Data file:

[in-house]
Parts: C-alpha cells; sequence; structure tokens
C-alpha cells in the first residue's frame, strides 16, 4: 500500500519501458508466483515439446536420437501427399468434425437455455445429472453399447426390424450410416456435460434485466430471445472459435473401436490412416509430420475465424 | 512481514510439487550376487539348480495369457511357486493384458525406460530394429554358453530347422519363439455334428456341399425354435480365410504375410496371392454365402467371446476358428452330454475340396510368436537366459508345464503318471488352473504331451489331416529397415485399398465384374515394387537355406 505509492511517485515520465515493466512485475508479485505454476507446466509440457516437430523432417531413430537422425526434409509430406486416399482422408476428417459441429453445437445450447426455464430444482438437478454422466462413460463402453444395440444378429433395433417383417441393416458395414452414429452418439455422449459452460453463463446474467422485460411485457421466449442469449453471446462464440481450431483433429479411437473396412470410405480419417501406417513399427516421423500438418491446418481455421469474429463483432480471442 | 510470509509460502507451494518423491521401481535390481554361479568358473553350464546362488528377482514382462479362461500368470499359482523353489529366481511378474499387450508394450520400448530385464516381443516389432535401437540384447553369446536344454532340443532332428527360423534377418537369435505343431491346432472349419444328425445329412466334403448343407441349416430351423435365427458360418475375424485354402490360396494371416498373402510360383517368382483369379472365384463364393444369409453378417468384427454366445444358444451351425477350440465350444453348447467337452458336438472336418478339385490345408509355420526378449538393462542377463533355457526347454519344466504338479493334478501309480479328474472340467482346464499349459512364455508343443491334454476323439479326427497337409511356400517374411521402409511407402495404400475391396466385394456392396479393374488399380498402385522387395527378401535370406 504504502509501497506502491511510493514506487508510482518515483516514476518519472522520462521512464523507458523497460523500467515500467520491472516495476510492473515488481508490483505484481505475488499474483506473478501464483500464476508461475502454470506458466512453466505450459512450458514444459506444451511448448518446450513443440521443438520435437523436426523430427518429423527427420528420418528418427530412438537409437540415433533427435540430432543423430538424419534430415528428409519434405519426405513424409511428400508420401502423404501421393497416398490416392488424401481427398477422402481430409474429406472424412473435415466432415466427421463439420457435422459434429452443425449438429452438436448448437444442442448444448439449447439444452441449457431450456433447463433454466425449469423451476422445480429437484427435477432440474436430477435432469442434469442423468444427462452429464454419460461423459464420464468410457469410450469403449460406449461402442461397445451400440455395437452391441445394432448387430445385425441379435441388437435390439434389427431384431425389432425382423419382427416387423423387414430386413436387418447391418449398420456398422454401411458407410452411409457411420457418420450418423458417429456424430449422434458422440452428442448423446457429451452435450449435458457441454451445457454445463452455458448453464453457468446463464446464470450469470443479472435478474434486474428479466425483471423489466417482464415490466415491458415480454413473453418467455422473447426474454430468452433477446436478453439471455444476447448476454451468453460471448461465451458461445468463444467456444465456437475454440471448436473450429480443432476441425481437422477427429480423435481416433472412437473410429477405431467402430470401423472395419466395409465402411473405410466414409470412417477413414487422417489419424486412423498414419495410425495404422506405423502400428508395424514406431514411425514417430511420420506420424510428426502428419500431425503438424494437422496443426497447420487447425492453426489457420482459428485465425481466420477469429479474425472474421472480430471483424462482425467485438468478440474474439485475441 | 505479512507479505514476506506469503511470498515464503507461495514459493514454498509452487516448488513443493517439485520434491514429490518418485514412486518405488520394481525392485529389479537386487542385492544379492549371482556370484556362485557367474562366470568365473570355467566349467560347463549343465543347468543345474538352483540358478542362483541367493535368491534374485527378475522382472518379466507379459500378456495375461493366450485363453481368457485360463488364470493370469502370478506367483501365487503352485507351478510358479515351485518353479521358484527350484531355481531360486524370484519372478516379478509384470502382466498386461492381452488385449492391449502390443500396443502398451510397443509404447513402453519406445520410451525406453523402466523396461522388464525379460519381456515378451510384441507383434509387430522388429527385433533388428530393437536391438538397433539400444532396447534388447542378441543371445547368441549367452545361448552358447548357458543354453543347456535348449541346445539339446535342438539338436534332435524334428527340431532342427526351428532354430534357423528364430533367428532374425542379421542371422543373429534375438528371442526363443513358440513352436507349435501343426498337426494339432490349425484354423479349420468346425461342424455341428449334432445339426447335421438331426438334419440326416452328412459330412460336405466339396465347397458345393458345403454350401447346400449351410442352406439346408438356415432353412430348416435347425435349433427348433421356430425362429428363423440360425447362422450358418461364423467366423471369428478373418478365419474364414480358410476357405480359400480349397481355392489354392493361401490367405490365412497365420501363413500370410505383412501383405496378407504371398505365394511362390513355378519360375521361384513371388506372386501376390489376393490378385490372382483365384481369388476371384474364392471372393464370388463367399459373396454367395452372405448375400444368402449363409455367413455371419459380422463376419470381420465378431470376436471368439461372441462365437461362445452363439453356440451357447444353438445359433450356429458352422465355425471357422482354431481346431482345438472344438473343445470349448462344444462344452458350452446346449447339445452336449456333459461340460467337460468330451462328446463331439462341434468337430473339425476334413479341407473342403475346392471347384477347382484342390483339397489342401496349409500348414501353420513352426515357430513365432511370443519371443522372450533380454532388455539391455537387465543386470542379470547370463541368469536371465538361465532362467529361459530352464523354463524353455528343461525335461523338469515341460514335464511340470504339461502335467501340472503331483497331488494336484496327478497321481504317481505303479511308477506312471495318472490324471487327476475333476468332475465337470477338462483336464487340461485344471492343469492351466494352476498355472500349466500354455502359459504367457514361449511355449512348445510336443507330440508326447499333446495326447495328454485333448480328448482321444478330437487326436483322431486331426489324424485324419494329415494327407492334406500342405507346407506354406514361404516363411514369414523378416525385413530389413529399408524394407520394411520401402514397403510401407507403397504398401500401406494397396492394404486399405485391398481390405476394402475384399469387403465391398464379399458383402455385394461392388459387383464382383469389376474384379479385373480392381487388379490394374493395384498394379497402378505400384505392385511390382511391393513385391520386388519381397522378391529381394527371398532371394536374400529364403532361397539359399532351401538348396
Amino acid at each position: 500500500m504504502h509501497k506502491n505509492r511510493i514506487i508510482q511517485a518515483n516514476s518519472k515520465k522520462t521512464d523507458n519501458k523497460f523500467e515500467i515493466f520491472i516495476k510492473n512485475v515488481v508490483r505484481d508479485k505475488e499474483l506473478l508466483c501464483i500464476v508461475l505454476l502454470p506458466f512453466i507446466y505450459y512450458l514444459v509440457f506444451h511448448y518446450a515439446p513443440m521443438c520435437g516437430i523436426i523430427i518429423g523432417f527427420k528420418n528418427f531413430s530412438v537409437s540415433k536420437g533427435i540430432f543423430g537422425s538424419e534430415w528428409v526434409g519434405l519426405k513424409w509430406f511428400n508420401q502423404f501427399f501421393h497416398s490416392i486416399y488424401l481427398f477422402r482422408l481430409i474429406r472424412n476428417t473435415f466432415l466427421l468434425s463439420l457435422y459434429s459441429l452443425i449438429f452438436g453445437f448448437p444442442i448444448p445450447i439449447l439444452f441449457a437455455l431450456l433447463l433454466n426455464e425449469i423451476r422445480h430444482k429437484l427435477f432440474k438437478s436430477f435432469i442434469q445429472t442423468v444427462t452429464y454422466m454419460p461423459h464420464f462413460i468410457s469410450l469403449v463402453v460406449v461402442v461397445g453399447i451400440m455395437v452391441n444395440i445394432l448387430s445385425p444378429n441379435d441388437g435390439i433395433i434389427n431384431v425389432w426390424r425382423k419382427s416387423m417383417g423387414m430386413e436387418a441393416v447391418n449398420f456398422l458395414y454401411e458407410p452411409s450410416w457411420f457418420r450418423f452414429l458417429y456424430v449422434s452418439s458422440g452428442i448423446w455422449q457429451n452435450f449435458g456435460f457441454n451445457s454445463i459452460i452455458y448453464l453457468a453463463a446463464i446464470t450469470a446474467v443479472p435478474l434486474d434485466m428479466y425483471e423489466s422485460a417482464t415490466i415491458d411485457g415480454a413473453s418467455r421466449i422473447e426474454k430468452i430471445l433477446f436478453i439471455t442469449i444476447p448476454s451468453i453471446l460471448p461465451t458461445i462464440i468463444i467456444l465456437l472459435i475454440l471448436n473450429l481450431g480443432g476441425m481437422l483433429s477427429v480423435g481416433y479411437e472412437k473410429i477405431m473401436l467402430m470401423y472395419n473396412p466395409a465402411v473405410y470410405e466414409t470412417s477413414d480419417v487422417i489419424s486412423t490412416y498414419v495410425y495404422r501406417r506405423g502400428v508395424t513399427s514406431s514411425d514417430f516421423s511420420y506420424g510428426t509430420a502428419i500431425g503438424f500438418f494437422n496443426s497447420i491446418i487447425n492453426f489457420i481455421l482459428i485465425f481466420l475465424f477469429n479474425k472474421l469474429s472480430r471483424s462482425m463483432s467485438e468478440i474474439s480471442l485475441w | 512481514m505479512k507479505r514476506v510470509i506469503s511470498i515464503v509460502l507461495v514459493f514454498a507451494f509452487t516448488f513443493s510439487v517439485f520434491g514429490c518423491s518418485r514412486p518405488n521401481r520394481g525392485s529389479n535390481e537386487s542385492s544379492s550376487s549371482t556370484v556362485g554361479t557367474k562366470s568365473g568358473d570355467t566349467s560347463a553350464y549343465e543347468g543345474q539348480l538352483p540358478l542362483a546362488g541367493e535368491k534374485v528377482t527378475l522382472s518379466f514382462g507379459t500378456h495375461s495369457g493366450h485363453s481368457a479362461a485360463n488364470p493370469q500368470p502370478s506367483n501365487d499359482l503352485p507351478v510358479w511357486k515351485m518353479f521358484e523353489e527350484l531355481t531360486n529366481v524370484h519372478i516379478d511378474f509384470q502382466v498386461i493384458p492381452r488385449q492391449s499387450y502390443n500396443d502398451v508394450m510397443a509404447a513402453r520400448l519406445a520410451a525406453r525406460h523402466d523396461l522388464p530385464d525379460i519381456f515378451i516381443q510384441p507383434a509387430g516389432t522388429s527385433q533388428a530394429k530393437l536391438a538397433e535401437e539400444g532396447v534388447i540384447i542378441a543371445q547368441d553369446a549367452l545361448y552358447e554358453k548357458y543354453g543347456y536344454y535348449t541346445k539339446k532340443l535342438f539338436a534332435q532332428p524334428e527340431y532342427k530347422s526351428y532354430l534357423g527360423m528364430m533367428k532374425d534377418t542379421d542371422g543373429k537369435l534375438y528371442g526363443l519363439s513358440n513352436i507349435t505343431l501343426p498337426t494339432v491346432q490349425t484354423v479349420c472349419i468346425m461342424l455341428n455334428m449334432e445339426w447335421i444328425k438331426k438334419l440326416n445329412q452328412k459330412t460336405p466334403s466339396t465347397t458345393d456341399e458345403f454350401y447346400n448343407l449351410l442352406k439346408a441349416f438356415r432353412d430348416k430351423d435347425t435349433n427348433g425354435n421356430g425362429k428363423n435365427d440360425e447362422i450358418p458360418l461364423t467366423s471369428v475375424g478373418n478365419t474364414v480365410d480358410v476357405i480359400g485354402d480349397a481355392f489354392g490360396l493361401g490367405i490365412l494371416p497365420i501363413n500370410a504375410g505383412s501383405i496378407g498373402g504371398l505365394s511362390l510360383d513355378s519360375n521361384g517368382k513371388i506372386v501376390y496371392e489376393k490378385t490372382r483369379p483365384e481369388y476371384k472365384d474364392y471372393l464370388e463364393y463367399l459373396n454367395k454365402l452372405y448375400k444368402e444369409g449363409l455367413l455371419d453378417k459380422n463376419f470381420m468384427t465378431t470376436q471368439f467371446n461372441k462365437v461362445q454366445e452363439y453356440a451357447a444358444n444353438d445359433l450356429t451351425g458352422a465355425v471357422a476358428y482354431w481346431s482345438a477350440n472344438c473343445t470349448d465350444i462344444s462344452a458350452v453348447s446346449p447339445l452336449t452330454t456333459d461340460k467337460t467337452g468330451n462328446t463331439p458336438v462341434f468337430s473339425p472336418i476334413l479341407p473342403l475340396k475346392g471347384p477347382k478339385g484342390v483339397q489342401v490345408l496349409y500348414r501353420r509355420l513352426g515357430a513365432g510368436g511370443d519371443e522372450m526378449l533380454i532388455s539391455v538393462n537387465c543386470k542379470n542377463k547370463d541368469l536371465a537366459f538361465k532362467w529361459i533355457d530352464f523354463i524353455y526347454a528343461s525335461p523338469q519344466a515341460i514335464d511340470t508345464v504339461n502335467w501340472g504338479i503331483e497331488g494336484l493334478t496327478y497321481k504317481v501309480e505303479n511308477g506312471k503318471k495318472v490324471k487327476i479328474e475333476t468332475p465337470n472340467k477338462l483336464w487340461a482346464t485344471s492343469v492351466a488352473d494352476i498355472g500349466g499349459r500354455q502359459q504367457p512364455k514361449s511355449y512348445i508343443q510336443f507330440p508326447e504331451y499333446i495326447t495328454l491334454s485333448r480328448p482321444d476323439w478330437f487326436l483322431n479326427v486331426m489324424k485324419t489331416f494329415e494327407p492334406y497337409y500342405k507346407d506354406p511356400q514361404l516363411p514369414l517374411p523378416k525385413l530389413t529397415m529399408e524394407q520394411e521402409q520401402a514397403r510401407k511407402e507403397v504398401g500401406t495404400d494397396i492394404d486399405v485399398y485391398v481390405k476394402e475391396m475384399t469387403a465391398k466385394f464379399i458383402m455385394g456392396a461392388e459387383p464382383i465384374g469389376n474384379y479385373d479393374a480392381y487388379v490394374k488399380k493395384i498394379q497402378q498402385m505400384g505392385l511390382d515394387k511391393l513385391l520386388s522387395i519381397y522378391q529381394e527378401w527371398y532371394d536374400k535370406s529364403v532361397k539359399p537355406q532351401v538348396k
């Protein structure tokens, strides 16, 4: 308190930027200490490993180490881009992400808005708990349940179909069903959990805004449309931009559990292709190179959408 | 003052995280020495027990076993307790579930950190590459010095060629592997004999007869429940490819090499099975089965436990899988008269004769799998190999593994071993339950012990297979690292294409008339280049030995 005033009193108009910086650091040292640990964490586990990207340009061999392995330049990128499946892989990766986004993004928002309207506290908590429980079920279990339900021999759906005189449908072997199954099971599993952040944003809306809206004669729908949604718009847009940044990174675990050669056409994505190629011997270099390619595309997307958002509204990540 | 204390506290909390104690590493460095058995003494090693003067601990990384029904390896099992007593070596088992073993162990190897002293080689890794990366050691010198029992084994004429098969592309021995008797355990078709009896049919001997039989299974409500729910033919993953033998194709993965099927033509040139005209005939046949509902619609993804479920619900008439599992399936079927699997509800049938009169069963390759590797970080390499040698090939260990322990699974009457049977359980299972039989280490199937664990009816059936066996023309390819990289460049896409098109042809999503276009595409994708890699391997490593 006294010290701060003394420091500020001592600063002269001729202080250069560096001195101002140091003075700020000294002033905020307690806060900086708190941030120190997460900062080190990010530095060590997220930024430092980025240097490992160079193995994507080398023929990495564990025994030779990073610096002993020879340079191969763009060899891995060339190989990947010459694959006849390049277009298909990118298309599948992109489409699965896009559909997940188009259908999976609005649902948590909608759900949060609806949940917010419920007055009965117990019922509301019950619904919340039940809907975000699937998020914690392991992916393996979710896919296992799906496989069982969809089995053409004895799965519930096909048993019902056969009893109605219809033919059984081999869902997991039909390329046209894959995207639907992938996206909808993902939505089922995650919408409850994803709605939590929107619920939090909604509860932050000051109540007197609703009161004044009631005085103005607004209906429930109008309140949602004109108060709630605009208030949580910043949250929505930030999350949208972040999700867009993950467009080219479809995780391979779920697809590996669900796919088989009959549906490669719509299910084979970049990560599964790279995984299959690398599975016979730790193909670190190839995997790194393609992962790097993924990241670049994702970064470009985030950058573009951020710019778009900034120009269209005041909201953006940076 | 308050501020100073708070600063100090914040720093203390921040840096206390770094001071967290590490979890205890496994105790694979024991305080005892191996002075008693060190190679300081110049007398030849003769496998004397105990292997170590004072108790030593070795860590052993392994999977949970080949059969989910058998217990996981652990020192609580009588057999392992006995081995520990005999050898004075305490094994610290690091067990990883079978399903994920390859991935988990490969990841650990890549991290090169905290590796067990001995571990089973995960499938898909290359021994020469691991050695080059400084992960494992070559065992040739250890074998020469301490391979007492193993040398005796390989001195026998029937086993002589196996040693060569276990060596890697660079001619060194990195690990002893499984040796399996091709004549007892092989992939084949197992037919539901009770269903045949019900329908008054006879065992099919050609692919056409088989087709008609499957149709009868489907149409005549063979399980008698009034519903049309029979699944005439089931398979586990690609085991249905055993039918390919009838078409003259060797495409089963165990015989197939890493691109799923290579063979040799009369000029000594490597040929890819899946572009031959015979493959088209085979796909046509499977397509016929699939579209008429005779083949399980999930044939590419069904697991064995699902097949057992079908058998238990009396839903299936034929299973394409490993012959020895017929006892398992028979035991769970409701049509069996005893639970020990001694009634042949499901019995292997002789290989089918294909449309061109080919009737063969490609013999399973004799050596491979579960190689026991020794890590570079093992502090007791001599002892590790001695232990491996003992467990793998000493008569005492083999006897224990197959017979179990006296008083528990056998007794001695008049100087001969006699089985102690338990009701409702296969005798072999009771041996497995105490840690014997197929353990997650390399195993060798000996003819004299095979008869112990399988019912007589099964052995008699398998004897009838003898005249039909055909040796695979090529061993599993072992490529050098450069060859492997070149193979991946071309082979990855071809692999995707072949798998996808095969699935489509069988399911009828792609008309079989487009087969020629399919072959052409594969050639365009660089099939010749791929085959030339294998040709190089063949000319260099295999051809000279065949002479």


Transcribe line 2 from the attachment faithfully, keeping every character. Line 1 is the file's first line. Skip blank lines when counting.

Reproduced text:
Parts: C-alpha cells; sequence; structure tokens